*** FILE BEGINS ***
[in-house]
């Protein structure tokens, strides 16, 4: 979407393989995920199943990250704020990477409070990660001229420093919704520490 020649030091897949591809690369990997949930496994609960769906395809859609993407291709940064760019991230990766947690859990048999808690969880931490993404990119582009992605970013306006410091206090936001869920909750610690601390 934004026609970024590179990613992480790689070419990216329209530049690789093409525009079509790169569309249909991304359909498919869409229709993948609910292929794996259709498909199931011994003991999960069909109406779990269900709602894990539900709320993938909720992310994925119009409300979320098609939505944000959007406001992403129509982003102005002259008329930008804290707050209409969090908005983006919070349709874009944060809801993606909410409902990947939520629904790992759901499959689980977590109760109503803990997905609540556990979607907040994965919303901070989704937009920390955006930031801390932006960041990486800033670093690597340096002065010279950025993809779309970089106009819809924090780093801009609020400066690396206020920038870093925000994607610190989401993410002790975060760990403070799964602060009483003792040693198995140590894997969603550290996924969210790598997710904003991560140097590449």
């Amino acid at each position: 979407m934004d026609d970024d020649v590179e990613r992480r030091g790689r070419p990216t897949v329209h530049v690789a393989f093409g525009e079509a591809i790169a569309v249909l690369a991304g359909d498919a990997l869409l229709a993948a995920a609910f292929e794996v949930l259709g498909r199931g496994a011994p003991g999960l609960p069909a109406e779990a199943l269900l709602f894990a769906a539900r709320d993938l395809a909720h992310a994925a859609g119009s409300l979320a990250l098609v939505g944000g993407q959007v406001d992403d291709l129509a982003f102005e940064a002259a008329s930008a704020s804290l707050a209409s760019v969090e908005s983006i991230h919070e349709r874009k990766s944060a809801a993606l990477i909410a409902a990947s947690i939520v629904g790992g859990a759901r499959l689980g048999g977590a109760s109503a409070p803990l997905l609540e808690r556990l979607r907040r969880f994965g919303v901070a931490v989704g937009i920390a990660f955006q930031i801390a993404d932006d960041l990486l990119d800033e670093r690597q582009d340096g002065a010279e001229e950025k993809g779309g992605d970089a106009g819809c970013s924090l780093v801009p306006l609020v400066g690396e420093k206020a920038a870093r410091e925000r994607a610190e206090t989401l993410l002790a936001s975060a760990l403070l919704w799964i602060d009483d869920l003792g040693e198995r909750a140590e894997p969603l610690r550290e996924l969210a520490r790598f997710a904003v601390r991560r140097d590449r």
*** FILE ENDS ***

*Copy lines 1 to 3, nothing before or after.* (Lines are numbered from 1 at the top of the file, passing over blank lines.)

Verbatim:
[in-house]
């Protein structure tokens, strides 16, 4: 979407393989995920199943990250704020990477409070990660001229420093919704520490 020649030091897949591809690369990997949930496994609960769906395809859609993407291709940064760019991230990766947690859990048999808690969880931490993404990119582009992605970013306006410091206090936001869920909750610690601390 934004026609970024590179990613992480790689070419990216329209530049690789093409525009079509790169569309249909991304359909498919869409229709993948609910292929794996259709498909199931011994003991999960069909109406779990269900709602894990539900709320993938909720992310994925119009409300979320098609939505944000959007406001992403129509982003102005002259008329930008804290707050209409969090908005983006919070349709874009944060809801993606909410409902990947939520629904790992759901499959689980977590109760109503803990997905609540556990979607907040994965919303901070989704937009920390955006930031801390932006960041990486800033670093690597340096002065010279950025993809779309970089106009819809924090780093801009609020400066690396206020920038870093925000994607610190989401993410002790975060760990403070799964602060009483003792040693198995140590894997969603550290996924969210790598997710904003991560140097590449």
């Amino acid at each position: 979407m934004d026609d970024d020649v590179e990613r992480r030091g790689r070419p990216t897949v329209h530049v690789a393989f093409g525009e079509a591809i790169a569309v249909l690369a991304g359909d498919a990997l869409l229709a993948a995920a609910f292929e794996v949930l259709g498909r199931g496994a011994p003991g999960l609960p069909a109406e779990a199943l269900l709602f894990a769906a539900r709320d993938l395809a909720h992310a994925a859609g119009s409300l979320a990250l098609v939505g944000g993407q959007v406001d992403d291709l129509a982003f102005e940064a002259a008329s930008a704020s804290l707050a209409s760019v969090e908005s983006i991230h919070e349709r874009k990766s944060a809801a993606l990477i909410a409902a990947s947690i939520v629904g790992g859990a759901r499959l689980g048999g977590a109760s109503a409070p803990l997905l609540e808690r556990l979607r907040r969880f994965g919303v901070a931490v989704g937009i920390a990660f955006q930031i801390a993404d932006d960041l990486l990119d800033e670093r690597q582009d340096g002065a010279e001229e950025k993809g779309g992605d970089a106009g819809c970013s924090l780093v801009p306006l609020v400066g690396e420093k206020a920038a870093r410091e925000r994607a610190e206090t989401l993410l002790a936001s975060a760990l403070l919704w799964i602060d009483d869920l003792g040693e198995r909750a140590e894997p969603l610690r550290e996924l969210a520490r790598f997710a904003v601390r991560r140097d590449r």